Safe transport of dangerous goods is something we take for granted, specifically because it has been done so well for so long. As always, leaving the EU has complicated matters. As this is about international transport of goods, we have to continue to use the EU pi marking if we want to continue to trade in this important sector. The continued use of the pi marking will be essential in Northern Ireland, but because of the Northern Ireland protocol, there will also be a UK(NI) marking alongside the pi marking, to enable goods to enter Great Britain’s market. This is one additional complexity. In any event, there is to be an additional UK rho marking. Is that just someone’s clever idea, to give us a feeling that we are free of the dreadful EU, or is it essential? Again, I ask the Minister to explain: is this a government choice, or is it essential?

Then there is the difference between notified bodies and appointed bodies. I read this part several times very carefully, and I have to confess that I am still not clear, so will the Minister please elucidate for me? I should like to know more about these bodies. May we have some examples? Specifically, how are they appointed and who sits on them? How free are they from government interference? The noble Baroness, Lady Altmann, has made her concerns clear on the issue of safety and high standards, and this is what is behind my question. The Government do not exactly have a shining reputation from recent months for filling public appointments with the correct level of expertise. We are back to the situation which predated the Nolan rules, in some cases. I cannot think of a sector where real expertise, rather than political linkages, is more important, so I look forward to the Minister’s explanation of exactly who these bodies are.

My other concern is the consultation, which took place two years ago. The list of bodies quoted as consultees does not include any specific reference to the nuclear industry. I hope the Minister can reassure me. I hope she can explain clearly that the SI refers to the nuclear industry—I assume it does—and explain which of the bodies consulted cover the nuclear industry. How were the views of that industry taken into account? For example, nuclear waste from Hinkley Point in Somerset travels regularly by night train to Sizewell. The amount of nuclear waste will increase when Hinkley C is operative, and there will be real challenges in rail capacity and so on, so the issue of safety there is important.

Finally, what if there is no deal? Will this legislation be affected? Will it be affected by the handover process from the current system to any new system?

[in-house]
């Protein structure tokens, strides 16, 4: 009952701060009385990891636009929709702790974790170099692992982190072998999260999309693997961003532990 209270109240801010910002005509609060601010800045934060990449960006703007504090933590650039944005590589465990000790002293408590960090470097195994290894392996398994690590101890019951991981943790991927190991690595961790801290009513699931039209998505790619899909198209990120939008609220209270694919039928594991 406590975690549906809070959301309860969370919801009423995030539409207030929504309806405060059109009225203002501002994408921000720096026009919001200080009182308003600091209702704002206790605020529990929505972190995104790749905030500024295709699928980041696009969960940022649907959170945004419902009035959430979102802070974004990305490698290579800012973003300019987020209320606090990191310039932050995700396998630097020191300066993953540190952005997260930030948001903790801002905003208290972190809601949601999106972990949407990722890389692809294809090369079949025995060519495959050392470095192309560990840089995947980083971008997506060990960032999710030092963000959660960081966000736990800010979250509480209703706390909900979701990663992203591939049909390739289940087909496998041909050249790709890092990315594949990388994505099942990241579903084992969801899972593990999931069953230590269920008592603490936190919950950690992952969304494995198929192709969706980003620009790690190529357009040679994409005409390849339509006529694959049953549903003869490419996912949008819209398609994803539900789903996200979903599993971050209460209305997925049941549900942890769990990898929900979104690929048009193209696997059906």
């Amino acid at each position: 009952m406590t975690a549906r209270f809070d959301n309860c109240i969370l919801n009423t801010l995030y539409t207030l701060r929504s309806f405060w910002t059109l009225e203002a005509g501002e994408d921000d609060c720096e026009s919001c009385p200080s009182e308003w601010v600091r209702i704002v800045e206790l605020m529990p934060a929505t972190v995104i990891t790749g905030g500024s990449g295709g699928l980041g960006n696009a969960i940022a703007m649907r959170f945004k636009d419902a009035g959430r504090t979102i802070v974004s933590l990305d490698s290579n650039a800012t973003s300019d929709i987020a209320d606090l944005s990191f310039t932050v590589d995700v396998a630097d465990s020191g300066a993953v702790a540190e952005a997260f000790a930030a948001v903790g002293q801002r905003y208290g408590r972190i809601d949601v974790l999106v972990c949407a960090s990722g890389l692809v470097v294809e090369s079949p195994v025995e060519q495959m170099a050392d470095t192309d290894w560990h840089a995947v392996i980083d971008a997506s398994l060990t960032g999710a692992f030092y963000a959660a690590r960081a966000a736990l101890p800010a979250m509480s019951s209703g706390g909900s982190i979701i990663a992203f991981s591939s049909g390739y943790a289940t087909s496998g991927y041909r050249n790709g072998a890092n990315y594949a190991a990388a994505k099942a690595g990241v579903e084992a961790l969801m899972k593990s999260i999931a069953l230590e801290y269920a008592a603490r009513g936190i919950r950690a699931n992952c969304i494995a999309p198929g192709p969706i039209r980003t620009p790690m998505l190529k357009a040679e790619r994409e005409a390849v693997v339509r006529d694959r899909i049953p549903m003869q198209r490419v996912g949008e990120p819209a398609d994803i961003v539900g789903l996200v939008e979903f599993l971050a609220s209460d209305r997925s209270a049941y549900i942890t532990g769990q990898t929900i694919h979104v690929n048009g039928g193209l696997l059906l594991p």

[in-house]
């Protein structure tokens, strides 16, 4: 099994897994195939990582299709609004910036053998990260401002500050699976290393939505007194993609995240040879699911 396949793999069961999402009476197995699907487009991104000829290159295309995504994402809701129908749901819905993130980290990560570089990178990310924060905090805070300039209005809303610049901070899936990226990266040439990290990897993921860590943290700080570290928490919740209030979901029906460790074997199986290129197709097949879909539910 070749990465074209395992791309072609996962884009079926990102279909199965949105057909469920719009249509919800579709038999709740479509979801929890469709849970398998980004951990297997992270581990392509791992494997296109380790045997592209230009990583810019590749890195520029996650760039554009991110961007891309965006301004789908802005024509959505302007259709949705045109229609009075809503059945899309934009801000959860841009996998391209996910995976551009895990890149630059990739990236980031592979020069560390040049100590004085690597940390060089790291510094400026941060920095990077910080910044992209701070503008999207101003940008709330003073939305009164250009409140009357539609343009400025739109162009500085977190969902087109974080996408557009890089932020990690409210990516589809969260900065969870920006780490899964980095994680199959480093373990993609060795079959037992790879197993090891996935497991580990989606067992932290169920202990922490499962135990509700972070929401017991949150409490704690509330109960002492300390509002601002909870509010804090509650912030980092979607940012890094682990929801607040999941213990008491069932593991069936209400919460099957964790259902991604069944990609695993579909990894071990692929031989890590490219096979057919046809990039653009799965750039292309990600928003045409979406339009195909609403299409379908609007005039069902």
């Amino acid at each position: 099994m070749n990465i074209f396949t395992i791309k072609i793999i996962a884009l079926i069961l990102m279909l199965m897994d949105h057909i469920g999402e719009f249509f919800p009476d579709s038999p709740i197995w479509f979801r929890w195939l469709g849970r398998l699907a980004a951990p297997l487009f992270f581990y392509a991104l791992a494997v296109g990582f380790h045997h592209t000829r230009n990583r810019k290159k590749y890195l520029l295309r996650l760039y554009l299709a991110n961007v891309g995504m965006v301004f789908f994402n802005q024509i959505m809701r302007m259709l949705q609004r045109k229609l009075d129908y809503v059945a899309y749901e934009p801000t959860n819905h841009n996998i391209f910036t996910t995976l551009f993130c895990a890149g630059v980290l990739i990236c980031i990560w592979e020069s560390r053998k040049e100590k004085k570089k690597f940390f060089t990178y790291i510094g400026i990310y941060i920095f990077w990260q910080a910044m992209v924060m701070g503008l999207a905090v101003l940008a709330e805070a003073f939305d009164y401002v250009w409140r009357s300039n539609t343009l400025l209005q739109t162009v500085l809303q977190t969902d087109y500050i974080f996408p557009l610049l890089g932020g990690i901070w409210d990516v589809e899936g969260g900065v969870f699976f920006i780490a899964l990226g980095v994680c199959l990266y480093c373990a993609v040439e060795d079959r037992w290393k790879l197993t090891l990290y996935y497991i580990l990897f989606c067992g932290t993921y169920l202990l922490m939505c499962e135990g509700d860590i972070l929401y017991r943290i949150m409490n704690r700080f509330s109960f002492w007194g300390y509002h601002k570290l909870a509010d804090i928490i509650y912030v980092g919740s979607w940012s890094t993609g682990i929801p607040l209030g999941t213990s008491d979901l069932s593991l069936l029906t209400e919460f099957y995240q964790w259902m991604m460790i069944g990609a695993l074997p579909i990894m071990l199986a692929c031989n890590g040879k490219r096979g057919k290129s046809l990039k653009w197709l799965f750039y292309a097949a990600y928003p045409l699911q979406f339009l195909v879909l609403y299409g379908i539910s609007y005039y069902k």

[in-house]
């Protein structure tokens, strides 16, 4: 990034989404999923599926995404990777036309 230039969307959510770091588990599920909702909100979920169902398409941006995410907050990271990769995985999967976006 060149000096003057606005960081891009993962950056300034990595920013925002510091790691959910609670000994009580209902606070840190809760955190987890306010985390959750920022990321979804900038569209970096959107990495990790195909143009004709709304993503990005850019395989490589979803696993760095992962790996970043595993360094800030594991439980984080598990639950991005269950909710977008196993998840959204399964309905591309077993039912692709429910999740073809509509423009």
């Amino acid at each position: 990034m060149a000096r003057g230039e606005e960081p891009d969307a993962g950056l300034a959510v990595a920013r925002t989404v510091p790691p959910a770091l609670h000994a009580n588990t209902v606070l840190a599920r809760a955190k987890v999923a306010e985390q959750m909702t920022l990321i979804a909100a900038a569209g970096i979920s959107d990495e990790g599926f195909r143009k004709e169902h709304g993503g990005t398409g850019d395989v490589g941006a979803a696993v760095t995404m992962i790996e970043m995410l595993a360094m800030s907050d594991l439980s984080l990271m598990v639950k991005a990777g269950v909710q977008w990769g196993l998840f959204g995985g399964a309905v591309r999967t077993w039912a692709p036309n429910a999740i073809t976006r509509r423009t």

My Lords, I thank the Minister for her explanation of the content and purpose of this draft statutory instrument covering the transport of dangerous goods by road and rail, which in transferring an EU legislative function at the end of the transition period, as she said, also gives the Secretary of State power to derogate from the standards set in three international agreements through issuing exemptions to those agreements. As the Minister said, these international agreements relate to the carriage of dangerous goods by road, by rail and by inland waterways.

This SI, through the introduction of an optional UK-only compliance mark, also enables bodies inspecting transportable pressure equipment in Great Britain to continue to do so for such equipment on the non-EU market. Why have the Government apparently concluded that the new UK-only compliance mark should be optional?

The SI provides for Great Britain to continue to work to the same standards and requirements in the carriage of dangerous goods at the end of the transition period as applied while we were a member of the EU and as still apply today. Can the Government confirm that this also applies to the petroleum driver passport?

Both noble Baronesses, Lady Altmann and Lady Randerson, asked who will ensure that the standards and requirements will be adhered to following the end of the transition period and how. I too await with interest the answer to the questions they raised.

Do the Government have any plans to exercise the powers in these regulations to create domestic exemptions or changes to the current standards and requirements of the present regulatory framework, and if so, in which areas in particular? In addition, have the Government been approached by any parties involved in the carriage of dangerous goods in this country to introduce exemptions or changes to the current standards and requirements of the present regulatory framework, and if so, in what areas in particular?